In the group of topics, Energy Efficiency, the topics of energy conservation and energy recovery were addressed. The ift building physicist, Manuel Demel made a detailed presentation of the different parameters on the energy balance of windows in his lecture. With the computational determination of the thermal insulation properties, you should also pay attention to the addition of the permissible tolerances and errors in rounding, so that you do not get very optimistic results while determining the total value, which, then, could never be achieved when conducting tests on the construction. As a result of the predominant focus on the U value at present, it is often overlooked that the energy recovery via windows facing the south, west and east is far higher than the losses and the windows, hence, need to be perceived also as regenerative energy producers. To do justice to this complex interaction between energy gains / losses, the overall system should be considered instead of focussing on individual parameters. This is why ift Rosenheim has also developed an energy label for windows, with which the windows may be evaluated independently of the climate, and, as a result of which, are suitable for the whole of Europe. Christian Stolte from the German Energy Agency, dena, steered the view from the details to the large whole and drew reference to the gigantic need for refurbishment in the existing buildings in Germany. If maintenance work is necessary anyway, for example, coating the facade, energy-related refurbishment always pays off. However, even refurbishment motivated from the energy perspective pays off with self-use in many cases; this is demonstrated by an analysis of building refurbishments carried out to the standard of the efficiency house 70. With the price rise expected, the investment is constantly becoming more economical. Nonetheless, the refurbishment of energy-related construction elements, particularly those of poor quality, makes sense even without this reason. This includes windows with single glazing units and old insulated glass units without coating – these make up approximately 312 million windows in Germany anyway. Apart from the energy conservation, energy-efficient buildings, in addition, are more comfortable, better to lease and more sustainable – in other words, an investment in the future for the owner and the society. Kurt Emil Eriksen from the Active House Alliance spoke on enhancing the living comfort that may be obtained by refurbishing the building – not quite insignificant, since most human beings, 90% and more, spend their lives in buildings. In the process, more comfort and less energy consumption is not a contradiction. The core requirement of active houses is that living health, comfort and covering the energy requirement by renewable energy sources are combined. Large-area windows have special importance since they assure adequate supply of daylight, utilise solar energy free of charge and permit natural ventilation and cooling down at night in the summer months.

The highlights at the end were the plenary lectures by Prof. Dr.-Ing. Ulrich Knaack from the Delft University of Technology and Prof. Dr.-Ing. Klaus Sedlbauer as the Head (Dean) of the Fraunhofer Institute for Building Physics, IBP. In his lecture, Prof. Knaack introduced “The building shell of tomorrow – Roadmap 2050”, a look into the large time spans in which path-breaking innovations have been developed by technical evolution, for example, insulated glass. Another example is the impact of the oil crisis in 1973 on the development of facades right up to the double facades and component facades of today. Components, thereby, are ventilation, air-conditioning and heating technology. In the process, he considers the development lines as the roadmap and illustrated how these have begun or may begin. What is particularly interesting, of course, is the way in which the journey progresses. Prof. Knaack sees the future of the building shell in adaptive systems, which integrate other functions and features, can respond to the influences of the environment and users and can improve energy efficiency and living comfort even further. In the transparent facade, on the one hand, this is the advanced development of the component concept, but even completely new approaches such as facade segments filled with water that are transparent, provide insulation and store heat. In the opaque region, innovative projects track the development of a concrete that gives static support, insulates and stores heat at the same time. What is interesting is also the development of Living Envelopes, behind which there is a bionic approach – in other words, learning from Nature and using natural materials that are integrated again completely into the biological circulation system. In his lecture, Prof. Dr.-Ing. Klaus Sedlbauer addressed the basic issue of what buildings and facades need to look like for the City of Tomorrow, in order to confront the continued onslaught of population growth and the global trend of urbanisation. The central focus of all considerations is the issue of how you need to build and live in the future in order to limit the consumption of resources and energy so that the consequences of climate change do not destroy our present civilisation. Resource-conserving materials, construction methods, buildings and cities must be developed for this purpose so that they generate more energy than what they consume. The enhancement of energy efficiency in the energy plus building is obtained by consistent insulation as in the case of the passive house, by system technology and the utilisation of solar energy. In the process, resource consumption gains greater weight as a result of high energy efficiency in operation, and, in fact, when other efficiency gains are over-compensated by greater use of resources. “The demand is for recycling-friendly constructions and no dismantling with the demolition ball. We need then a sustainability pass apart from the energy pass,” according to Prof. Sedlbauer. Energy storage facilities also need to be developed, with the help of which the erratic energy generation at different times of the day and seasons of the year may be buffered. This will also support further automation of the buildings and the facades. Moreover, he also stressed emphatically that we need to plan for entire cities and regions in order to utilise solar energy optimally. The balance sheet for energy and resources should then be compiled no longer at the building level, but must be prepared for entire cities. The techniques and constructions are, of course, very different depending on the climate. In cold climate regions, this is the minimisation of the need for heating energy and in hot regions with high levels of solar radiation this is the minimisation or prevention of the need for cooling energy.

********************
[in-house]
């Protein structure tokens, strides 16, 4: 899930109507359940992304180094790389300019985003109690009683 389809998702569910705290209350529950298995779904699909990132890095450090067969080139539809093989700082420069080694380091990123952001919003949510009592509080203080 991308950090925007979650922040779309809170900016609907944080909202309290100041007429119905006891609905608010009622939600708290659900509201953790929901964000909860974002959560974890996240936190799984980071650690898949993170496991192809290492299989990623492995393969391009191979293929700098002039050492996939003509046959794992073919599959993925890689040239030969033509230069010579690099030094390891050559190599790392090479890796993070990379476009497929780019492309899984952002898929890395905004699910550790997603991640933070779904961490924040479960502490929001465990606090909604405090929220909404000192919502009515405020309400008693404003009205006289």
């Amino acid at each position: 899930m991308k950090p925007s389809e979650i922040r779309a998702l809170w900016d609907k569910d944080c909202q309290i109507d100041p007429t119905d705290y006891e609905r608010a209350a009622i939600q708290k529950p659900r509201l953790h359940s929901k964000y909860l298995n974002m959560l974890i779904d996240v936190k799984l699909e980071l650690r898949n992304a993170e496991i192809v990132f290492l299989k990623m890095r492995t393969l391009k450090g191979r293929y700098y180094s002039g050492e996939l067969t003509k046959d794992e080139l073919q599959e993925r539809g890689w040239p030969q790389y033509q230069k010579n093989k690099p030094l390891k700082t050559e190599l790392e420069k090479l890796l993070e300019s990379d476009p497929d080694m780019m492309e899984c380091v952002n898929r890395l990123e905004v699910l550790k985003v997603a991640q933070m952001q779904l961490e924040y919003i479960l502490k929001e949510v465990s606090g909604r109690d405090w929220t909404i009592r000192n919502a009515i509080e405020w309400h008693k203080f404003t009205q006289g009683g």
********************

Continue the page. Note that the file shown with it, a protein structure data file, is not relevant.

The documentation volume describes the trends for 2013 in the fields of technology, science and standardisation on over 170 pages. The 27 lectures held in all at the International Rosenheim Window & Facade Conference illustrate technical solutions, market opportunities and the “Homework” necessary for the manufacturers, planners and designers, and scientists for this purpose. The conference proceedings also include a CD-ROM containing over 600 presentation slides of the lecturers. In this way, windows and facade experts who could not make it to the event, have the opportunity of being able to use and utilise this information.

Excerpts from the conference proceedings and selected slides can be found at
http://www.ift-rosenheim.de/literaturverkauf.php?id=373&view=standard

They are also available on an image file.

Source: ift Rosenheim GmbH